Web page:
Macular Degeneration

Macular degeneration is an age-related condition caused by damage to the macula. The macula is the central area of the retina, which is the lining of the eye where light is focused. The retina functions in a manner similar to film in a camera. Macular degeneration results in the loss of central vision. However, the peripheral vision is not affected. Macular degeneration is the most common cause of blindness in Americans over the age 60. More than 1.6 million Americans suffer from age-related macular degeneration.


The two types of macular degeneration are wet and dry. Dry is the most common type accounting for 90% of all cases and is associated with slow vision loss. The vision loss is usually mild to moderate in severity.


Wet macular degeneration is caused by fluid or blood leaking under the macula. This can result in a more rapid and severe loss of vision. In recent years, several new treatments have been approved for wet macular degeneration including laser treatments, photodynamic therapy and medication injections to the eye.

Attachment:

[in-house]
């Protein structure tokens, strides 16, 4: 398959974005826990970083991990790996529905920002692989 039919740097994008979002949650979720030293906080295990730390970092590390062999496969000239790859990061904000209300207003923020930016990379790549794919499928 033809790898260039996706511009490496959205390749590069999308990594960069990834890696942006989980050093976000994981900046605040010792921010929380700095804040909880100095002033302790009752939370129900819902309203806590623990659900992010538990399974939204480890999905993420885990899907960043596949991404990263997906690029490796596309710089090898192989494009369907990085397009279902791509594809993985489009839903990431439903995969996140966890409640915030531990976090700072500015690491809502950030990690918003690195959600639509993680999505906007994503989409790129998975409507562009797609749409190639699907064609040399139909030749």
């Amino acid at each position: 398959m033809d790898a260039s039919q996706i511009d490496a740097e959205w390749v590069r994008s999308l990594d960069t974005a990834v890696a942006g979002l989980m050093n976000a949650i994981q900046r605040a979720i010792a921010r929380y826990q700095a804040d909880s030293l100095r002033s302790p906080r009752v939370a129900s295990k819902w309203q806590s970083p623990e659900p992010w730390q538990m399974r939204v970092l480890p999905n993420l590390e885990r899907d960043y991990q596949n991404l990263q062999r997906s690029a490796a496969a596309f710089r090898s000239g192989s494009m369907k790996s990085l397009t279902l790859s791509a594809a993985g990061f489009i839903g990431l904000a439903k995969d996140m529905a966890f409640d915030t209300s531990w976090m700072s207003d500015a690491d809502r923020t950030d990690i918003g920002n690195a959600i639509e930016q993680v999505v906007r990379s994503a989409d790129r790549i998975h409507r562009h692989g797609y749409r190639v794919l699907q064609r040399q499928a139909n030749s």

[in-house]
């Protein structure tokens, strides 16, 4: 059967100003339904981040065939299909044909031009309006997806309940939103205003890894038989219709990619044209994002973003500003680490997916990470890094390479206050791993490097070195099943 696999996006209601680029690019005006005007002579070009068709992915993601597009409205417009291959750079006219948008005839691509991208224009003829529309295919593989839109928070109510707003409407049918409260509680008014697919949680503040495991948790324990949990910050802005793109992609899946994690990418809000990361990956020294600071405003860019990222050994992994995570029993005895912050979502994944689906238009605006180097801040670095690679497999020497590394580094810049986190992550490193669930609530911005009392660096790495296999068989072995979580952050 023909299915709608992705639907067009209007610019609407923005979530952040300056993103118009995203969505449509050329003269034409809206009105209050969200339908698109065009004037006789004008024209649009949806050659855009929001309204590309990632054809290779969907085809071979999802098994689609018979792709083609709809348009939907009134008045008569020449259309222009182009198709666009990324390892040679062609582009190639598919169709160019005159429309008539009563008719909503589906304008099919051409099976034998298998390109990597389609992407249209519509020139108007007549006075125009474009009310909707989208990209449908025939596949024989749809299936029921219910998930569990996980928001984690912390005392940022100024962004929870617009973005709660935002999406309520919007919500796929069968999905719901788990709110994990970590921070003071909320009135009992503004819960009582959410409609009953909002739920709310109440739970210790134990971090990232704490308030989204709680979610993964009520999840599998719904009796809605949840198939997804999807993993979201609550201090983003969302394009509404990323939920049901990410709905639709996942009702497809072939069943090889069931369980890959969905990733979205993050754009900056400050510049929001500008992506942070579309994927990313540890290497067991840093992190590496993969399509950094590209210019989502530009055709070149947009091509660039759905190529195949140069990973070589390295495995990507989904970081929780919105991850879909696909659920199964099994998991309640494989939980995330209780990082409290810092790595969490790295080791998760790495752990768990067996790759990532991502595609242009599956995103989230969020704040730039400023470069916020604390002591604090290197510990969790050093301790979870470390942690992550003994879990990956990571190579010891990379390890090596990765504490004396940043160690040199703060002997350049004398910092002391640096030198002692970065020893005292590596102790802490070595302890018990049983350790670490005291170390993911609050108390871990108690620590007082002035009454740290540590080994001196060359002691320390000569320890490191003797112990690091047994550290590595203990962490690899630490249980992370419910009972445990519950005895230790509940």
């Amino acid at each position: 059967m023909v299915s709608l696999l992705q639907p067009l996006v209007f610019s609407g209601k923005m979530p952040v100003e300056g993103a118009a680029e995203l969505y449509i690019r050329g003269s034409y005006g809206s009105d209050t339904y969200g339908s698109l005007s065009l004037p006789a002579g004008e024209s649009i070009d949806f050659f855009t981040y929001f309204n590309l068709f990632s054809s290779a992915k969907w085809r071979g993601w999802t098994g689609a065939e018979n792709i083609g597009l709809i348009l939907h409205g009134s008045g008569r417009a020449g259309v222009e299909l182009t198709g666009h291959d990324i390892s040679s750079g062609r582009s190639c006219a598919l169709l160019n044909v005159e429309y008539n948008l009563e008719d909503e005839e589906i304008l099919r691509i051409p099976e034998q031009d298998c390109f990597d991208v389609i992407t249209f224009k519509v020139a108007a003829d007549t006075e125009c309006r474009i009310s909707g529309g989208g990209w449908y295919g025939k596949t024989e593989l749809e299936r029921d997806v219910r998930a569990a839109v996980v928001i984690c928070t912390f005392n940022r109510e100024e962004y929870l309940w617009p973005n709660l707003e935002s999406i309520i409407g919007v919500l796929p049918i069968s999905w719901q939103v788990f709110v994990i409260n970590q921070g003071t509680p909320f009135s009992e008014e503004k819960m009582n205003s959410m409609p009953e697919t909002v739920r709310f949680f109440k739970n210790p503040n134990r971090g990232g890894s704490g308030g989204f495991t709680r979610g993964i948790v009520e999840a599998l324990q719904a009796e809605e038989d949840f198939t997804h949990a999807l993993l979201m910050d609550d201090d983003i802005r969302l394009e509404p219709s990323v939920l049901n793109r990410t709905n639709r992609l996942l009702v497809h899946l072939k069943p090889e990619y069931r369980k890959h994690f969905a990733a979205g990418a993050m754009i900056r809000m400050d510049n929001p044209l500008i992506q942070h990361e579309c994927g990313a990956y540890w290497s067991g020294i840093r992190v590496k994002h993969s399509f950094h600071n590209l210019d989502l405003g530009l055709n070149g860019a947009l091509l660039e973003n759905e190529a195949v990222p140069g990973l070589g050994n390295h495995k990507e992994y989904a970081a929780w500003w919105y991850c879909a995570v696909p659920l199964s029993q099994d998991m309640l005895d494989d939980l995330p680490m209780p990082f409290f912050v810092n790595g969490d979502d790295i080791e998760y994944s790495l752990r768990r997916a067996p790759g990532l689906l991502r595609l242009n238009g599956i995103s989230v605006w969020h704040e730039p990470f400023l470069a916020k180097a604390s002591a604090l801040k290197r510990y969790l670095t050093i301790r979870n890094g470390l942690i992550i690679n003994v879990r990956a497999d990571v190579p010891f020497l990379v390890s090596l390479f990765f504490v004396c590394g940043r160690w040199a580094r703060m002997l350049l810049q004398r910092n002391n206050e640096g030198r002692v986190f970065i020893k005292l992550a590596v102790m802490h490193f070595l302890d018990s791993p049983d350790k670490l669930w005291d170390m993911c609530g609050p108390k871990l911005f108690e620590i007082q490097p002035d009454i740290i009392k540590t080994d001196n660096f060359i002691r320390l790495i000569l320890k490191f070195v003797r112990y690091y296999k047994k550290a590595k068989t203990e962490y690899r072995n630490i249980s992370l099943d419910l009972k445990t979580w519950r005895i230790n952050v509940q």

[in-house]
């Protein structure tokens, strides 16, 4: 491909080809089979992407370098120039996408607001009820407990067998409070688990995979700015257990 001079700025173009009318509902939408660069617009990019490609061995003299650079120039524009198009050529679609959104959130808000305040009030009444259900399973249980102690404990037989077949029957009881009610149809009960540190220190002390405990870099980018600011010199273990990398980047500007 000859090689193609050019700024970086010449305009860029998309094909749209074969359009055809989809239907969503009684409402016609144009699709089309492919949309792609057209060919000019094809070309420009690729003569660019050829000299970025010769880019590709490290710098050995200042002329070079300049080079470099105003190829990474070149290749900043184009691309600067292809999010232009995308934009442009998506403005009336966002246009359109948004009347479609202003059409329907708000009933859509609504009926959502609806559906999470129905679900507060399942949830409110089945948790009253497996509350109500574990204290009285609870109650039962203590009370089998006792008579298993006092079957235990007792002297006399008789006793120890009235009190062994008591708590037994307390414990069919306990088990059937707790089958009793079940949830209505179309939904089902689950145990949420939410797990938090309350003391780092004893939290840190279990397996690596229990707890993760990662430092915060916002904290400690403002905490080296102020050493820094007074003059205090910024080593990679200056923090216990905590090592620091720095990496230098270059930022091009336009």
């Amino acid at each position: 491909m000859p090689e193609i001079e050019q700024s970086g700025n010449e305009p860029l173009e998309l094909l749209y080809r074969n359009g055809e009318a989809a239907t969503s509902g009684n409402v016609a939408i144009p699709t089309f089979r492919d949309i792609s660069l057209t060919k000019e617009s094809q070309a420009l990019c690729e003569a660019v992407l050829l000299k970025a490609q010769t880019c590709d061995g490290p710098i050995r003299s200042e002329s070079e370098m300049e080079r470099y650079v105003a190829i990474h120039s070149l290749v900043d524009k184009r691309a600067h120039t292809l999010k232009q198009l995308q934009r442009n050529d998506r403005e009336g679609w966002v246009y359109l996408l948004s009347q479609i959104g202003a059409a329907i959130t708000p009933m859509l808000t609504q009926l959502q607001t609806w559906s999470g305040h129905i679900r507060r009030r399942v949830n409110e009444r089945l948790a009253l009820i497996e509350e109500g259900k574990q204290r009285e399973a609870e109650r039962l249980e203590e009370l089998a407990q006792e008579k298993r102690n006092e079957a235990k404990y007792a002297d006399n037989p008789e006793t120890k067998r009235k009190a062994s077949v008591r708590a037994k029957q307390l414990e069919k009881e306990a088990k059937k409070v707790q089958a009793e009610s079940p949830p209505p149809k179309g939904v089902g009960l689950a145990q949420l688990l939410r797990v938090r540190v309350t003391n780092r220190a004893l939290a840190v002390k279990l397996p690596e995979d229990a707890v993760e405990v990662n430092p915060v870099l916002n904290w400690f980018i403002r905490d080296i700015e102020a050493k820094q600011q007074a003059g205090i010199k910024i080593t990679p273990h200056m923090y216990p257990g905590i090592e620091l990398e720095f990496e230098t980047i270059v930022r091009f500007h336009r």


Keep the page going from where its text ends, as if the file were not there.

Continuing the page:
Macular degeneration is the focus of new research and several new treatments options will be available in the future. Studies show that eating vegetables, avoiding smoking and protecting the eyes from ultraviolet light will decrease the risk of macular degeneration. Antioxidant vitamins A, C and E, and supplemental zinc and lutein may also slow the progression of the disease.